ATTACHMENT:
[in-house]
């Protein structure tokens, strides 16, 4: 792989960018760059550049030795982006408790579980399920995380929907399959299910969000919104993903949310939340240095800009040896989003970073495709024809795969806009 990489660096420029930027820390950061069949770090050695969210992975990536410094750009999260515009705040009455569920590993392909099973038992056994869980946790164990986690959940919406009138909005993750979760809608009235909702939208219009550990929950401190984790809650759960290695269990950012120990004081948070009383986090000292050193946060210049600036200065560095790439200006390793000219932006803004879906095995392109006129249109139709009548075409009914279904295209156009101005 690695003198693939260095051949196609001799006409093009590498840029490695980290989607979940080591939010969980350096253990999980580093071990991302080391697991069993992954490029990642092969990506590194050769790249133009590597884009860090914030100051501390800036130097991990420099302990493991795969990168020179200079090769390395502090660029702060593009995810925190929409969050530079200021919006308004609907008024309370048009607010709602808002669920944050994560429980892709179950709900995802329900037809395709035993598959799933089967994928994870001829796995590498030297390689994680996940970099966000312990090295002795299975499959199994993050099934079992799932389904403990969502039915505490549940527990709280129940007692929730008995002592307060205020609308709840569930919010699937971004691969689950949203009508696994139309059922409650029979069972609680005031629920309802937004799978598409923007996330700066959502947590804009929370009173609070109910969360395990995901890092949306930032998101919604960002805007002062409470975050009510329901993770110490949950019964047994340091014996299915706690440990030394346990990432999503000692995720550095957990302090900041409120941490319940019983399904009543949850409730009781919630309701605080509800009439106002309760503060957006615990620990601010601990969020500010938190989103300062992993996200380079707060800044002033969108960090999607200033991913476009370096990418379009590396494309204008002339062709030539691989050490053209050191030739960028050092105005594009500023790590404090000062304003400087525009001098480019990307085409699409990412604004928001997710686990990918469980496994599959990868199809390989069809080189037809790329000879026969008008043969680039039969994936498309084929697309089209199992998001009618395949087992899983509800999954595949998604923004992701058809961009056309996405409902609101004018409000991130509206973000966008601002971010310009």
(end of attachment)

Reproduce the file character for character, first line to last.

[in-house]
């Protein structure tokens, strides 16, 4: 792989960018760059550049030795982006408790579980399920995380929907399959299910969000919104993903949310939340240095800009040896989003970073495709024809795969806009 990489660096420029930027820390950061069949770090050695969210992975990536410094750009999260515009705040009455569920590993392909099973038992056994869980946790164990986690959940919406009138909005993750979760809608009235909702939208219009550990929950401190984790809650759960290695269990950012120990004081948070009383986090000292050193946060210049600036200065560095790439200006390793000219932006803004879906095995392109006129249109139709009548075409009914279904295209156009101005 690695003198693939260095051949196609001799006409093009590498840029490695980290989607979940080591939010969980350096253990999980580093071990991302080391697991069993992954490029990642092969990506590194050769790249133009590597884009860090914030100051501390800036130097991990420099302990493991795969990168020179200079090769390395502090660029702060593009995810925190929409969050530079200021919006308004609907008024309370048009607010709602808002669920944050994560429980892709179950709900995802329900037809395709035993598959799933089967994928994870001829796995590498030297390689994680996940970099966000312990090295002795299975499959199994993050099934079992799932389904403990969502039915505490549940527990709280129940007692929730008995002592307060205020609308709840569930919010699937971004691969689950949203009508696994139309059922409650029979069972609680005031629920309802937004799978598409923007996330700066959502947590804009929370009173609070109910969360395990995901890092949306930032998101919604960002805007002062409470975050009510329901993770110490949950019964047994340091014996299915706690440990030394346990990432999503000692995720550095957990302090900041409120941490319940019983399904009543949850409730009781919630309701605080509800009439106002309760503060957006615990620990601010601990969020500010938190989103300062992993996200380079707060800044002033969108960090999607200033991913476009370096990418379009590396494309204008002339062709030539691989050490053209050191030739960028050092105005594009500023790590404090000062304003400087525009001098480019990307085409699409990412604004928001997710686990990918469980496994599959990868199809390989069809080189037809790329000879026969008008043969680039039969994936498309084929697309089209199992998001009618395949087992899983509800999954595949998604923004992701058809961009056309996405409902609101004018409000991130509206973000966008601002971010310009």